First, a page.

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No such thing as a typical drugs mule
Dr Jennifer Fleetwood, a University of Kent expert in drug mules and the drug trade, has described 55 year old British woman Lindsay Sandiford's suitcase full of cocaine as one that would not have been a surprise to Indonesian customs.
In fact,' she said, 'there is no such thing as a typical drugs mule. Nowadays, traffickers are more likely to employ pensioners, teenagers and western tourists in the hope of evading detection. Lindsay Sandiford is one such drugs mule, involved precisely because she bucks the stereotype.
Initial reports claimed that Lindsay Sandiford became involved because her children were threatened. Although this claim is unlikely to stand up in court, her experience is not unusual. A significant minority of drug mules are coerced or threatened into the risky business carrying drugs across borders. Furthermore, few drug mules know where they are travelling to or what they will carry until the last minute. By then it is impossible to back out.
According to Prisoners Abroad around 1,000 Brits are imprisoned overseas, mainly for drugs offences. Unfortunately for Lindsay Sandiford and her co-offenders, Indonesia is one of 32 countries worldwide which prescribes the death penalty for drugs offences. Researchers and campaigners worldwide agree that drug mules are minor players: most earn pitiful sums of money for taking the risk for others. Executing her would be, quite literally, shooting the messenger.'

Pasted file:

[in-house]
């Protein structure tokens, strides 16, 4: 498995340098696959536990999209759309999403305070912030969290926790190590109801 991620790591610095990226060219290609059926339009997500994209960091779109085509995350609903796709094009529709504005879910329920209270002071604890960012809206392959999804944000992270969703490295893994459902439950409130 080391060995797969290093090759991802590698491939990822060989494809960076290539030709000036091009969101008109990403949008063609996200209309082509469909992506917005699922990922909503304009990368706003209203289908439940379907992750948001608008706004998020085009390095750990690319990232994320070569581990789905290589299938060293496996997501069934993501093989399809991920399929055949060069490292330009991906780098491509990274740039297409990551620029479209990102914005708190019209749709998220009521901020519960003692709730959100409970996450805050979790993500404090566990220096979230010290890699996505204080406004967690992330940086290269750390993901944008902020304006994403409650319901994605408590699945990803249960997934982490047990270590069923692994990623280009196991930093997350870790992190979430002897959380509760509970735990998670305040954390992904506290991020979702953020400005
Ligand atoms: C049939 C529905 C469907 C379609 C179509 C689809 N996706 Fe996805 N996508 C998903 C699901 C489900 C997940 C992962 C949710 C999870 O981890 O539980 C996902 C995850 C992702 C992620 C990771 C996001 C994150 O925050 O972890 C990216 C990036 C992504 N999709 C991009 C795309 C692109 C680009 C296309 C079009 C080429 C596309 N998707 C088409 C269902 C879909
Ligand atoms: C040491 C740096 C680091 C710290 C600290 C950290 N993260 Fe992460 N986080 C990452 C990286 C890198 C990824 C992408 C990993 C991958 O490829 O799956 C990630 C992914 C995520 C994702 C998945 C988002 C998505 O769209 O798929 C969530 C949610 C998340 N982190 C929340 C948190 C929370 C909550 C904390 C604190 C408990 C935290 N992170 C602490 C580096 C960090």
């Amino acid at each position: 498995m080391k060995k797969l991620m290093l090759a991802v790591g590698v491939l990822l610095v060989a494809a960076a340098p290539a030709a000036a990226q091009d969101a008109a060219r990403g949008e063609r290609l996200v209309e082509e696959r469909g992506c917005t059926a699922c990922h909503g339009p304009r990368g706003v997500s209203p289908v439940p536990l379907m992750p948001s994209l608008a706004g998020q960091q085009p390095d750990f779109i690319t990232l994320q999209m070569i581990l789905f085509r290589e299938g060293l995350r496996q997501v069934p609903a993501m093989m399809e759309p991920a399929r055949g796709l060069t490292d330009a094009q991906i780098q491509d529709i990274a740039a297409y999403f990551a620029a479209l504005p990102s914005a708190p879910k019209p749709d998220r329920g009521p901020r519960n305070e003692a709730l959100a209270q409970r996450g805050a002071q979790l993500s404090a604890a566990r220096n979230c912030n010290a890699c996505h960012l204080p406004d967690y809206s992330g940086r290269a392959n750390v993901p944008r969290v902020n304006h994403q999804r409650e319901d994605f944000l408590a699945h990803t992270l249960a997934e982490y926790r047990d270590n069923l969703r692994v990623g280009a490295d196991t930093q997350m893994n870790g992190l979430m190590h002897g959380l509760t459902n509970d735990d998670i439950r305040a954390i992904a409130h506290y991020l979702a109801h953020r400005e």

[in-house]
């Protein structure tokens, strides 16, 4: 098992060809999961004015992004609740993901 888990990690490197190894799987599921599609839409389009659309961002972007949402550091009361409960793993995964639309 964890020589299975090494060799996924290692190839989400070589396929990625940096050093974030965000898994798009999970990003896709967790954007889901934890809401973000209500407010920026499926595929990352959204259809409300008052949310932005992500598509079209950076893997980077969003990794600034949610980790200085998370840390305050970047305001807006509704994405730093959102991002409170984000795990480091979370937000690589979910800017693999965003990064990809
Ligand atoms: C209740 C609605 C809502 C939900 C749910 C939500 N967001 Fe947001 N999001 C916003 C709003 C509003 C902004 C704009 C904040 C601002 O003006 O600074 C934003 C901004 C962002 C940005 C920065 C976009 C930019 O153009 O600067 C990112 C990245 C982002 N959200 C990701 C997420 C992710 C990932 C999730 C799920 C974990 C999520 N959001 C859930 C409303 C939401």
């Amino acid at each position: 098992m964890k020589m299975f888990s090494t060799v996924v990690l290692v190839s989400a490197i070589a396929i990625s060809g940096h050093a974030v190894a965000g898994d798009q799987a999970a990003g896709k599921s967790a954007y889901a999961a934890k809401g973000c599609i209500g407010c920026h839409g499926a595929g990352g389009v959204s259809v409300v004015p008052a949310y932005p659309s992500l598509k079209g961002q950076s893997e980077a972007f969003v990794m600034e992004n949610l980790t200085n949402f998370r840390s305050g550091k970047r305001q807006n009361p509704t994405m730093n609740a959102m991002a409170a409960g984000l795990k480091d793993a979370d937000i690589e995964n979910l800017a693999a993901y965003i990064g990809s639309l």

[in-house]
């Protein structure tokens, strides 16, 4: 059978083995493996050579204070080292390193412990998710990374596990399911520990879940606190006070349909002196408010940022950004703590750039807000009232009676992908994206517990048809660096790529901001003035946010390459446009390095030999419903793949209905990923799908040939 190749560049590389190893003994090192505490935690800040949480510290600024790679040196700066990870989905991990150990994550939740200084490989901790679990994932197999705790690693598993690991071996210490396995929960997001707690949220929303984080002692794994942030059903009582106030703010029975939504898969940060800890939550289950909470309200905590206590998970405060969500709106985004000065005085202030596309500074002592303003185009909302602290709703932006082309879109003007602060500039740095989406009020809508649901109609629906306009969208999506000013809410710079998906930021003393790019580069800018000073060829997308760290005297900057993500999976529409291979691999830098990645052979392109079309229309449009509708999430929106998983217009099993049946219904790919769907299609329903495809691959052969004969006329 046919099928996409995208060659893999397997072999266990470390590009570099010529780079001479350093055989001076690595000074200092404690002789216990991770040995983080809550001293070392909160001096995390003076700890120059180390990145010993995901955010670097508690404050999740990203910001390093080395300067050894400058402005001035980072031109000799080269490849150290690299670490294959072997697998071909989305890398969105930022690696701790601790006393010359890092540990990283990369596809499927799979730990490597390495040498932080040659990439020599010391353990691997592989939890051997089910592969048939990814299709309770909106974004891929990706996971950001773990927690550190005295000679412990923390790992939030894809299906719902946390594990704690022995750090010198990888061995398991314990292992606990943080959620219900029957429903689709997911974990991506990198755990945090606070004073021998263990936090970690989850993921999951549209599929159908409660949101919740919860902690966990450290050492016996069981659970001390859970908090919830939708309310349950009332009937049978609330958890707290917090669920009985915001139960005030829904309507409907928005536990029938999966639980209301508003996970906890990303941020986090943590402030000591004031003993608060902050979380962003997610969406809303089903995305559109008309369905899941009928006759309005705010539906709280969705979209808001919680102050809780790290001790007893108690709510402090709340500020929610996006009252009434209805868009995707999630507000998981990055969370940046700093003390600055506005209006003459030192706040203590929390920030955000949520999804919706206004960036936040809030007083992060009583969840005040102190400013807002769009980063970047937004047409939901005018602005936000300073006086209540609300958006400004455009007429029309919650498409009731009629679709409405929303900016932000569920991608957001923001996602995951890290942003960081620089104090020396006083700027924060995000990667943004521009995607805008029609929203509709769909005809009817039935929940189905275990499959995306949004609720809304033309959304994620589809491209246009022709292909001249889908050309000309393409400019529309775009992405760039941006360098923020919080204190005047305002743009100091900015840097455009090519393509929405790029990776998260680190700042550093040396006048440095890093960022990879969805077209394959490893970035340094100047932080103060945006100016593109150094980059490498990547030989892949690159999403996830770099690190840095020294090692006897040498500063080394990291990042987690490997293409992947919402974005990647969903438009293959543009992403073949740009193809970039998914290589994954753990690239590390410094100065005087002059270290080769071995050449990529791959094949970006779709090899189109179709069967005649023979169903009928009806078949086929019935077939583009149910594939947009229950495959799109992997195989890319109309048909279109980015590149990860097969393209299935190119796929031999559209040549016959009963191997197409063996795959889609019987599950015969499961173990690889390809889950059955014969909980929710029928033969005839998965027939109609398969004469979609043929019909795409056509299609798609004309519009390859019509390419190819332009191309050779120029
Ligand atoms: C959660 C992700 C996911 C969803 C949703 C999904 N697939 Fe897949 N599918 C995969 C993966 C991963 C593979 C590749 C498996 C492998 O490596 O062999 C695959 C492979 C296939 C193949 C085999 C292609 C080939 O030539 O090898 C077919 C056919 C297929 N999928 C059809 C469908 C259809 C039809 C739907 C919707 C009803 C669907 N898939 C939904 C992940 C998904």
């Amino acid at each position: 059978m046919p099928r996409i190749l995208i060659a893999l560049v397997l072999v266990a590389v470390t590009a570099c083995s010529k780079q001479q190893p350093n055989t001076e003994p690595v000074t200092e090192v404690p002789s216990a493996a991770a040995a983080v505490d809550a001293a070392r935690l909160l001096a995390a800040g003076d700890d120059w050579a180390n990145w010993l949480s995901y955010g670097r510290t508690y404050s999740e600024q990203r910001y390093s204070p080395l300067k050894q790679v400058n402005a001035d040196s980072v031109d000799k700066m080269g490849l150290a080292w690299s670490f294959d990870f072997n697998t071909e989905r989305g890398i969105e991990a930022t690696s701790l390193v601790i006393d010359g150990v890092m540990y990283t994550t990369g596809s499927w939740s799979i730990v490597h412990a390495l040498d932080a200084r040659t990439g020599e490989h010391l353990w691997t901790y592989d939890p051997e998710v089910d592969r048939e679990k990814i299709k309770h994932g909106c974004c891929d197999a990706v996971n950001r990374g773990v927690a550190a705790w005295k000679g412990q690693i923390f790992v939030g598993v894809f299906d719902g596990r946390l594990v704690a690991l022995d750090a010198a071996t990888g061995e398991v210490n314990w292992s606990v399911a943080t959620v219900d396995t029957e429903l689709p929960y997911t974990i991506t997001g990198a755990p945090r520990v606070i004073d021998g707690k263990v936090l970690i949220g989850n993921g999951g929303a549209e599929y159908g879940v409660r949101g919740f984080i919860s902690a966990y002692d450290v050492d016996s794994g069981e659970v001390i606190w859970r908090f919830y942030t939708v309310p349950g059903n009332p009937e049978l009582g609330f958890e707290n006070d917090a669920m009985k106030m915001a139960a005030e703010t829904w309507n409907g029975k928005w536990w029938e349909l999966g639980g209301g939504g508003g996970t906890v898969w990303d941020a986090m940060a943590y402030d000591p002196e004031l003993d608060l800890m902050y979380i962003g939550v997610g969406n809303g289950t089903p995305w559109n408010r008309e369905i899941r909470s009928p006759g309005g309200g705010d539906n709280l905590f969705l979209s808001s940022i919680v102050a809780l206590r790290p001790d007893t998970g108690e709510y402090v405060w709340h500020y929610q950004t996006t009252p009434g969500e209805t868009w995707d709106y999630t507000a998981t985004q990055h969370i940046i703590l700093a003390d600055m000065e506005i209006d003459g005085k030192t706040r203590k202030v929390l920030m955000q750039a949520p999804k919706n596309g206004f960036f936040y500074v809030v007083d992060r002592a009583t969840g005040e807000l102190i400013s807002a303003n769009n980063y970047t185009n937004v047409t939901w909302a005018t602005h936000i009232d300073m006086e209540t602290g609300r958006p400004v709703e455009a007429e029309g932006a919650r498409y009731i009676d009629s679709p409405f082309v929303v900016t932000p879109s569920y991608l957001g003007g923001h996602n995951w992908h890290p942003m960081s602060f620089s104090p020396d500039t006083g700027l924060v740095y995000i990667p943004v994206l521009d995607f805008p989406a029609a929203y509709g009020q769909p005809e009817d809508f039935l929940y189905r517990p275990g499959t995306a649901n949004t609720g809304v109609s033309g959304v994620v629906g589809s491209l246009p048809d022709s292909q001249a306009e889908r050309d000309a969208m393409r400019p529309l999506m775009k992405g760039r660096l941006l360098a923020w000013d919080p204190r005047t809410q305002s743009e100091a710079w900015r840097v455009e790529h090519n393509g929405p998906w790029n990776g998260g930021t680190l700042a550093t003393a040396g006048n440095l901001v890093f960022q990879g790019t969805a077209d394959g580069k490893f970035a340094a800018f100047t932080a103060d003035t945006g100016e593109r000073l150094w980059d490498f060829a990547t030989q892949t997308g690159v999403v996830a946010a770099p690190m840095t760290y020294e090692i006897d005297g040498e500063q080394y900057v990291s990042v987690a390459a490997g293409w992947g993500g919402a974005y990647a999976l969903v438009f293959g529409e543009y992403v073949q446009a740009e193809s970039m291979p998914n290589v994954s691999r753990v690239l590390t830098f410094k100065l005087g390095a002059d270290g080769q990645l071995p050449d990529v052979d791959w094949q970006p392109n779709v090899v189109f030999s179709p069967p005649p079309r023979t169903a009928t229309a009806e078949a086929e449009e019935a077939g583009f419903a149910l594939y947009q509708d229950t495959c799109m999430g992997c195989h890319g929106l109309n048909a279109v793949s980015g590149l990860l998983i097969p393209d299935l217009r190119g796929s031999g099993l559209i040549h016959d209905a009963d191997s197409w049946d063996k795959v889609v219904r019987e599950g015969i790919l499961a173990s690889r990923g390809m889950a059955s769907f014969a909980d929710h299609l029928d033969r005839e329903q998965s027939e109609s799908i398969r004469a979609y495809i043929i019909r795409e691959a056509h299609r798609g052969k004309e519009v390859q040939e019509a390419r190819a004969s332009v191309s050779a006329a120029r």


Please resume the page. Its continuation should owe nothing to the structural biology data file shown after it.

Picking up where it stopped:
Dr Jennifer Fleetwood is a Lecturer in Criminology at the University's School of Social Policy, Sociology and Social Research. She has done extensive research on drug mules.
Her paper 'Five kilos: penalties and practice in the international cocaine trade' was published in the British Journal of Criminology 51:375–393.
Story published at 3:18pm 29 May 2012
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